Throughout the United States today, more than 500,000 children are in foster care – in fact, by one estimate, there are now some 12 million alumni of the foster care system nationwide. With May being National Foster Care Month, Summit County Children Services has planned several activities to honor its nearly 450 foster parents and express the agency’s sincere appreciation for the love, care, hope, guidance, and nurturance they provide to the abused and neglected children of our community.
This year’s theme for Foster Care Month in Summit County is, “Be the Sunshine in a Child's Life, Foster a Child,” which was created by Charles & Shannon Woods of Uniontown. Promotional buttons with this theme have been distributed to the agency’s foster parents.
Training scheduled for March 6, 8 and 13 at Summit County Educational Service Center
The Summit County Educational Service Center is sponsoring a series of three programs related to child welfare during the month of March as an early kickoff to the 25th Annual Child & Family Awareness Month celebration coordinated by Summit County Children Services and numerous other community organizations in April.
The March in-service training programs on child welfare will be held from 4:30 to 6:30 p.m. on March 6, 8 and 13 at the Educational Service Center, 420 Washington Ave., Cuyahoga Falls. This series of three, two-hour programs will provide teachers and other professionals throughout the county with a comprehensive overview of issues related to child welfare, including: recognizing and reporting child abuse; bullying; suicide prevention and substance abuse; and positive youth development.
LeBron James traveled more than 1,200 miles to his hometown of Akron Wednesday to read some Dr. Seuss.
The children at Mason Community Center huddled close to the colossal Miami Heat basketball player with rapt attention as he read “Oh, the Places You’ll Go!,” a giant version of the book perched behind him. Filled with fitting messages for students and the star athlete, the book outlines winning and losing, and how success will inevitably include highs and lows.
“These kids are my passion,” said James, who visited the school on East Exchange Street as part of his Wheels for Education program, in conjunction with the LeBron James Family Foundation. “That’s why I continue to give back.”
A-Minus brings positive entourage to ‘A New Way’ presentation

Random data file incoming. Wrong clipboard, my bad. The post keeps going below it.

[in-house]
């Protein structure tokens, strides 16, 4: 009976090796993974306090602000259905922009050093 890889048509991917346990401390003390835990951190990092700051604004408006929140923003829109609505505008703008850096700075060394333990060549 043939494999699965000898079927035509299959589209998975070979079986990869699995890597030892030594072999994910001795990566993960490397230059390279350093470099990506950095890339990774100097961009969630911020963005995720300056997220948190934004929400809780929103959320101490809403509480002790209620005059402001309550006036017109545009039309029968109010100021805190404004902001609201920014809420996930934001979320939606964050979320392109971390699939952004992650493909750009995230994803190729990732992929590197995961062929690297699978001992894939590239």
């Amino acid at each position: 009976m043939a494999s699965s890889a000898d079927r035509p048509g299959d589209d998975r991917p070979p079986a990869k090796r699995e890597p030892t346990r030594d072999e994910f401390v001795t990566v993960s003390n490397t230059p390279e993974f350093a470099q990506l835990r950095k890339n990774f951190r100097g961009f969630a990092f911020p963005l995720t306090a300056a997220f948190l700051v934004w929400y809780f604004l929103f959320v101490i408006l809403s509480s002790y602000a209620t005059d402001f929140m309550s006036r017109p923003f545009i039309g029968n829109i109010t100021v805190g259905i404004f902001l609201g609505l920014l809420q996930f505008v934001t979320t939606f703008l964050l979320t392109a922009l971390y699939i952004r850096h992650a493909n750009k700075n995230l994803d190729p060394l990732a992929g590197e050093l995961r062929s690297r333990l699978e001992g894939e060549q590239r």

The students of Hope Academy were full of energy; it was the final day of classes at the Arlington Road charter school, and the children were raucous as they packed the gym, waiting for local hip-hop artist A-Minus to perform.
But this rap concert would be much different that many of them anticipated. It would be a showcase featuring motivational speakers, positive messages and even a segment where the students themselves displayed their talents through performance.
The mentoring showcase, A New Way, was created to tap into the interests of area youth through music.
There are a host of commonly misunderstood diseases within the minority community, like cardiovascular disease, prostate and breast cancer and diabetes, among others.
To help combat these afflictions while offering education for community members, LINKS Community and Family Services is hosting a FREE, two-day neighborhood health and wellness fair, April 1, from 1 to 7 p.m., and April 2, from 10 a.m. to 4 p.m., at Open Door AG Church, in the Fellowship Hall, at 745 Upson St., in Akron. Call (330) 794-5230 for info.
Local refugee youths are feeling extra fortunate – and warm. Dozens of recent immigrants and refugees are receiving brand new scarves, hats and mittens, thanks to dedicated volunteers in the Lucky Seniors program at Asian Services in Action.
While the city focuses on job growth and creation, a recent study asserts that attention should be given to passion and love of place instead.
Social offerings, aesthetics and openness are more critical to residents than basic services and economy, according to a three-year Gallup study of Akron in coordination with the Knight Foundation.
As northeast Ohioans experience yet another winter-driving season, safety is of the utmost importance. Drivers, especially those with small children, take every precaution to avoid accidents. But one area agency recognizes that not all drivers have the knowledge or the means to fully protect children, and it is working hard to change that. Summit County Safe Kids Coalition, one of 280 Safe Kids programs nationally, works with local agencies to protect children from preventable, unintentional injuries.
Do you know what your calling is?Every person on Earth has one – something unique, something only you were born to do.That’s your real job: to figure out what your calling is and begin to honor it.
The Pajama Program is a New York-based charity that was founded in 2001 by Genevieve Piturro.For Genevieve, realizing her passion took a little bit of soul searching.As a marketing executive and single woman in her 30s, she focused on climbing the corporate ladder.Then at age 38, she met her husband, and the pair started settling into a life together – but something was missing.